First session

I got the latest packet last week, was pretty intrigued by the game so far, and got together a few people from my regular roleplay group and other friends to try it out.

In the interest of providing a helpful spectrum of opinions, I had three players: one with years of experience playing and running a multitude of systems and even building some of his own, one experienced mostly in 3.5 and Pathfinder, and one complete novice. We'll soon be bringing in a veteran of 2nd edition as well. I've played 3.5 for years and jumped to Pathfinder when it came out; I didn't like 4th edition at all, but I'm not here to start an edition war, just to help make a great new edition that hopefully we can all enjoy.

Here's what I really like about 5th edition so far:


  • Saving throws: in 3rd edition, with all the save bonuses from your class and feats, your stats hardly even matter after a certain point. On the other hand, in 4th edition you could pick between two skills for each save (or "defense"), meaning you could have three good stats and three abysmal stats and still be adequately defended from everything. Using all of your stats for saving throws is a great idea, I think. It forces you to work with a character that has definite strengths and weaknesses and should make it more difficult to create an overpowered character.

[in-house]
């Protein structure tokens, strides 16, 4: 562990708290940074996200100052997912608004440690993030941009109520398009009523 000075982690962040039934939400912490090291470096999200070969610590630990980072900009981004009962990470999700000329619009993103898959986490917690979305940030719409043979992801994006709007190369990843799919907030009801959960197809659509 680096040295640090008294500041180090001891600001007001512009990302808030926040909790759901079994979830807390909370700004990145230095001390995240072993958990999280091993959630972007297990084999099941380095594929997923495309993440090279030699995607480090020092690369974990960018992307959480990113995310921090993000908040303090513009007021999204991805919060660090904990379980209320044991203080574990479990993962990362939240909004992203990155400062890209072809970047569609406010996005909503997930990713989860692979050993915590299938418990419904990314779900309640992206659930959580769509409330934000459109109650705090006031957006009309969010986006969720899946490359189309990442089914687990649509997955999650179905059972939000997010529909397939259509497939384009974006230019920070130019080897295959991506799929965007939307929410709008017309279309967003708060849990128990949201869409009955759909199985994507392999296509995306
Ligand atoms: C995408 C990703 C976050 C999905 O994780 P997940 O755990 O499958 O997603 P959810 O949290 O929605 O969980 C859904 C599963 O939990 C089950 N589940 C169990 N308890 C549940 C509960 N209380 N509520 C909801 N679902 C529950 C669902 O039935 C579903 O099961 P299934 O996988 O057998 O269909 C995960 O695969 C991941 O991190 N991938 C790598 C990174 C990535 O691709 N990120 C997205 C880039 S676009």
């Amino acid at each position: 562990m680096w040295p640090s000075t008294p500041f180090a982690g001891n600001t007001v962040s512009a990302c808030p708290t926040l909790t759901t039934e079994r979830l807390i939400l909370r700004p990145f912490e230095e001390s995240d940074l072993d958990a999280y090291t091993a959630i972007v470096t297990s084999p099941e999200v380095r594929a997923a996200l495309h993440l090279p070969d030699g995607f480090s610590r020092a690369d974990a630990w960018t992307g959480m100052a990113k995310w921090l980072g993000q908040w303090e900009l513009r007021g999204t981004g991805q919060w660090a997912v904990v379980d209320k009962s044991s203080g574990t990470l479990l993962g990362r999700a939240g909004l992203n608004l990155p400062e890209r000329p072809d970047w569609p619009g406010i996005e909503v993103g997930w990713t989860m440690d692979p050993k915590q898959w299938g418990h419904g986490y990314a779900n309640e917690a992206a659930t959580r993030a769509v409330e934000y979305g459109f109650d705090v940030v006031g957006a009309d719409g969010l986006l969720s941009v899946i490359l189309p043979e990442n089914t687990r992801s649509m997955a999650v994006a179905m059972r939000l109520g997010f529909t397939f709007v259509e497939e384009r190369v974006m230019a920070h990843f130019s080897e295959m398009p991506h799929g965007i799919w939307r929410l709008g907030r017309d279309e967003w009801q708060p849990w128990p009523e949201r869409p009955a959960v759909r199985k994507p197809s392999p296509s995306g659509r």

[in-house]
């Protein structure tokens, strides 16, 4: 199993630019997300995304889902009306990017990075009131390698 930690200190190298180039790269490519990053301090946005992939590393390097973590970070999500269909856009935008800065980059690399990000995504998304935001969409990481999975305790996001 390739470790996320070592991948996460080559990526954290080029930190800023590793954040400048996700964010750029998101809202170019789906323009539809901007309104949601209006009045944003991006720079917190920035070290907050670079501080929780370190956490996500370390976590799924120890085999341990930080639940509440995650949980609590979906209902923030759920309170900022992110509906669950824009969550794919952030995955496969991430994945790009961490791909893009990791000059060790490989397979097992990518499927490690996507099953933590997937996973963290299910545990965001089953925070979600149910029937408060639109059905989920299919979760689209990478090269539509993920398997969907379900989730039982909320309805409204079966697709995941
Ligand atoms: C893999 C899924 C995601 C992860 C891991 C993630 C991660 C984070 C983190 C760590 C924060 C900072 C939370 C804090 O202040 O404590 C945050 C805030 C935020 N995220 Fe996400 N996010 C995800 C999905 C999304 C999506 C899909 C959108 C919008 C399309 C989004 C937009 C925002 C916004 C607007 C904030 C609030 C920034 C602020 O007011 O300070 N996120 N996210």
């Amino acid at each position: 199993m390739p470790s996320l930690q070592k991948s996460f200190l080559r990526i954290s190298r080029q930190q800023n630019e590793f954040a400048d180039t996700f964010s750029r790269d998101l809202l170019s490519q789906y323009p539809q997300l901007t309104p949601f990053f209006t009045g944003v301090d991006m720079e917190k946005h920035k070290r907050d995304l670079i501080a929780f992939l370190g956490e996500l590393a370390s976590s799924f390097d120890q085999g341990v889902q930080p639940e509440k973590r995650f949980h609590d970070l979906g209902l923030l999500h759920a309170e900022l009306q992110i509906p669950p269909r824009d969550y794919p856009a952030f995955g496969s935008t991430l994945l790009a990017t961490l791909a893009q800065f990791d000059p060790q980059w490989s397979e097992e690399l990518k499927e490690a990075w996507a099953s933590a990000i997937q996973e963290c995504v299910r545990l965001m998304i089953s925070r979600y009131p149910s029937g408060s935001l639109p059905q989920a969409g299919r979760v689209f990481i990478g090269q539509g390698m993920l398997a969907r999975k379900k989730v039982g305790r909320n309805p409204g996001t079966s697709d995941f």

• Skills: same thing, really, in 3.5 you could end up with so many skill ranks that it becomes virtually impossible to fail a DC, while this also pushes up the DCs so for a skill you aren't trained in, it becomes virtually impossible to pass something else in order to balance a party. And I just found skills completely overcomplicated in 4th edition. This system is very simple, but looks like it could be balanced for all levels and all situations because it's so simple. Again, ability scores are the most important numbers, just like with saving throws, so using a skill untrained is not a hopeless endeavor, but because the DCs don't increase as much as before, the small bonuses you get from training really make a difference still and make it worth it to train in a skill.